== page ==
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Feral Deer in the Wet Tropics

Feral Deer in the Wet Tropics

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Published by draculavanhelsing
fact sheet
fact sheet

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Categories:Types, Research, Science
Published by: draculavanhelsing on May 14, 2011
Copyright:Attribution Non-commercial


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Recent research undertaken by theRainforest Cooperative Research Centre(CRC) has found that feral deer are more widespread in the Wet Tropics than firstthought. The research has found thesedeer are capable of breeding rapidly toform large herds that could causesignificant, and possibly irreversible,environmental damage.Feral deer also pose a significant threat toagricultural production and could becomea major road safety hazard.The good news is that, as a threat, feraldeer populations in the Wet Tropics are stillat a stage where they can be managed, ifnot eradicated. Control will require acombination of on-ground action as wellas policy and legal initiatives.
Current action
The Wet Tropics Management Authority, with Natural Heritage Trust funding, iscoordinating a regional feral deereducation and awareness program. Theprogram has the support of a number ofgovernment and community agenciesthrough the FNQ Pest Advisory Forum.The intent is to gain a better understandingof the distribution of feral deer in the WetTropics and then to use that information asthe basis for determining the need foraction, both on-ground and regulatory.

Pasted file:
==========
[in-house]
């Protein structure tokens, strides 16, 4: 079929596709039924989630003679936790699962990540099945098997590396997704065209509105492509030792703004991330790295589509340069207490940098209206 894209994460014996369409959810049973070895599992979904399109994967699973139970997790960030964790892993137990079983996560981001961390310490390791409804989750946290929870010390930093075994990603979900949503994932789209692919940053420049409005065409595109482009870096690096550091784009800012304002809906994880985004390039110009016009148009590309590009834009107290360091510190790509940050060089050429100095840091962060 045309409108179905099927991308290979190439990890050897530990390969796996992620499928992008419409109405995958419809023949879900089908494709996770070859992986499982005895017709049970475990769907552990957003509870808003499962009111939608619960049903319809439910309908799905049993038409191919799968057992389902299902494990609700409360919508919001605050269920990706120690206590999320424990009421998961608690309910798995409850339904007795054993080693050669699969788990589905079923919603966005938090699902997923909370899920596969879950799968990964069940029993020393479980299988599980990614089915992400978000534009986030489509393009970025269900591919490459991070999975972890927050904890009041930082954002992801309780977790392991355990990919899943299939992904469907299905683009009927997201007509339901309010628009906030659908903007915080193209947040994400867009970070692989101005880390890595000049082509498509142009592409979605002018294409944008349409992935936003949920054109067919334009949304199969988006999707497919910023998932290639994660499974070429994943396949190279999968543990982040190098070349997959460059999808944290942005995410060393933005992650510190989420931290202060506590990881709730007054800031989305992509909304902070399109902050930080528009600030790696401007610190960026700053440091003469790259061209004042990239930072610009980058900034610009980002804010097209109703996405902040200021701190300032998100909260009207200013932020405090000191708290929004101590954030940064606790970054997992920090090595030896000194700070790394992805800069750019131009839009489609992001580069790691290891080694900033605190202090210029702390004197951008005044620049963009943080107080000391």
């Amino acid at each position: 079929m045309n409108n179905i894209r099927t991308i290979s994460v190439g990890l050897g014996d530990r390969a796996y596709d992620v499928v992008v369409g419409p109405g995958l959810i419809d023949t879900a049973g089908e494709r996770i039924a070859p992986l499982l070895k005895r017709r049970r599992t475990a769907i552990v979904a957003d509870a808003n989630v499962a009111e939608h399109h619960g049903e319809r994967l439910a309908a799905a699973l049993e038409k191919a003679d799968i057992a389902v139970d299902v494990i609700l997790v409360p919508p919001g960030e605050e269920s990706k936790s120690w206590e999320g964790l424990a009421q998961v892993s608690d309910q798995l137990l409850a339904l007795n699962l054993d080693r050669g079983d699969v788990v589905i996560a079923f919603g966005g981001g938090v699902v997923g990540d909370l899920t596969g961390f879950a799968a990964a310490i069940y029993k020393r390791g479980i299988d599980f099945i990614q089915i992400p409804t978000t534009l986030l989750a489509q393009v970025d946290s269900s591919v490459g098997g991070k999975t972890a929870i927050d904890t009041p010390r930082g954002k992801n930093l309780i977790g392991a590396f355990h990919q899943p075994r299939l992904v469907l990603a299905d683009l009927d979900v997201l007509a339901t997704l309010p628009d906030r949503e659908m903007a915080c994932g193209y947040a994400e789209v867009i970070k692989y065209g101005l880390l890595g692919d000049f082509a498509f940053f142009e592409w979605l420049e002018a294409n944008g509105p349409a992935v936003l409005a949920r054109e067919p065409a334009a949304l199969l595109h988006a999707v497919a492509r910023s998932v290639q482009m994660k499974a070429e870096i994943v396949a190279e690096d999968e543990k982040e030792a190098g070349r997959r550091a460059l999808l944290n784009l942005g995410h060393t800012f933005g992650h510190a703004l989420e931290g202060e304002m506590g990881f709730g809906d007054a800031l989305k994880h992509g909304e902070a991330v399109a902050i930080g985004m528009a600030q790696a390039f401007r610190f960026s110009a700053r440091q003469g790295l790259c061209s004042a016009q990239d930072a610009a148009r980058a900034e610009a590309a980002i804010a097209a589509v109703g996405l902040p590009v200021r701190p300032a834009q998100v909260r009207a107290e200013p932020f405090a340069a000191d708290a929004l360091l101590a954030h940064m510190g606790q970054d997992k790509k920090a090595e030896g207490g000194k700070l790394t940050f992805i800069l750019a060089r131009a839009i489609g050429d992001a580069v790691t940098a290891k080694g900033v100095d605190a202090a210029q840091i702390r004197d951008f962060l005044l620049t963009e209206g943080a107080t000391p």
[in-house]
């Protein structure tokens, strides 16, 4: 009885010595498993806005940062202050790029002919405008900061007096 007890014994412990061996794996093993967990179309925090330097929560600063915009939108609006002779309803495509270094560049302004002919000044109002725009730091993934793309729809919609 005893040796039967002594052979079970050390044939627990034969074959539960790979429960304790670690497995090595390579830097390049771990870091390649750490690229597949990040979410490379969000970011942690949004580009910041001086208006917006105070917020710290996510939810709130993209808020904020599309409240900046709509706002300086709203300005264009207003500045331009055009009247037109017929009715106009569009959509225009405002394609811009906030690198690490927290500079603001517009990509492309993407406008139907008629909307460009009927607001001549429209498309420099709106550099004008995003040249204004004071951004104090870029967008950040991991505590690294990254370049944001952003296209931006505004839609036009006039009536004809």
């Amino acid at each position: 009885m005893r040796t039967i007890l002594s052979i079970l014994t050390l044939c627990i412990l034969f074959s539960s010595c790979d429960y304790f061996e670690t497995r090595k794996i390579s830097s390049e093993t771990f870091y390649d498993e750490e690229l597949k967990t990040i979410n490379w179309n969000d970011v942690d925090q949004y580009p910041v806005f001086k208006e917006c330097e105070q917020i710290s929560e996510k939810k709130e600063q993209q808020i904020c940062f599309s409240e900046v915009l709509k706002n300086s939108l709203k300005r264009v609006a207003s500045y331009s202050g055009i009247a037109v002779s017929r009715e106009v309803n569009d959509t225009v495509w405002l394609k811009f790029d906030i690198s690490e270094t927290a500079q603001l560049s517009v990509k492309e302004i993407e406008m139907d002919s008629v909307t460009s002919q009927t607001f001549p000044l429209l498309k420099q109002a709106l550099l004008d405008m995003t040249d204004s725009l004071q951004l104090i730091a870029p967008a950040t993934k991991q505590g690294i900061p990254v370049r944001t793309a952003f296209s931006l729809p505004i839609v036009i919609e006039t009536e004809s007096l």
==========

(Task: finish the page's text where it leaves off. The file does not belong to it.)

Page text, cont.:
Deer - a long history inAustralia, but more recentarrivals in the Wet Tropics
Many long-established feral deer herds in Australia are the result of plannedreleases by acclimatisation societies in the1800s and early 1900s. From thesereleases there are established herds inQueensland on the Torres Strait islands,the Charters Towers area, and southernand southeast Queensland. There are anestimated 200,000 feral deer in Australia in218 known herds. It is believed there areabout 30,000 of these deer in Queenslandin about 20 established populations.Recent research has found that of the 218herds, only 14 are long establishedpopulations with 77 being escapes fromdeer farms and 127 the result of deliberatetranslocation and release (Moriarty, 2004).It appears a number of herds establishedat the same time as a general decline inthe farmed deer sector in the early 1990s.Some deer escaped, some weredeliberately translocated, and some weresold to small landholders and hobby farms with inadequate deer enclosures.The Rainforest CRC study found mostreported deer sightings in the Wet Tropics were concentrated around existing orformer deer farms. There were alsoreports of smaller herds that may haveoriginated from hobby farms.
Where are they?
Reported feral deer sightings so far in the Wet Tropics have been limited to theCairns, Johnstone, Eacham and Mareebalocal government areas.Sightings have been reported at EastRussell, Yarrabah, Bartle Frere, EastPalmerston, Crawfords Lookout, MissionBeach, Granadilla, Tarzali, East Evelyn,Lake Eacham, Mareeba, Koah andSpeewah.The accompanying map shows thelocation of feral deer sightings as well asthe location of present deer farms.
What are they?
Reports and descriptions indicate thatmost of these sightings may be rusa deer,a deer that originates from Indonesia.Other species such as fallow (native tocontinental Europe) and chital (India andSri Lanka) may also be present.
 Feral deer sightings and deer farms currently in operation.
Feral deer in the Wet Tropics

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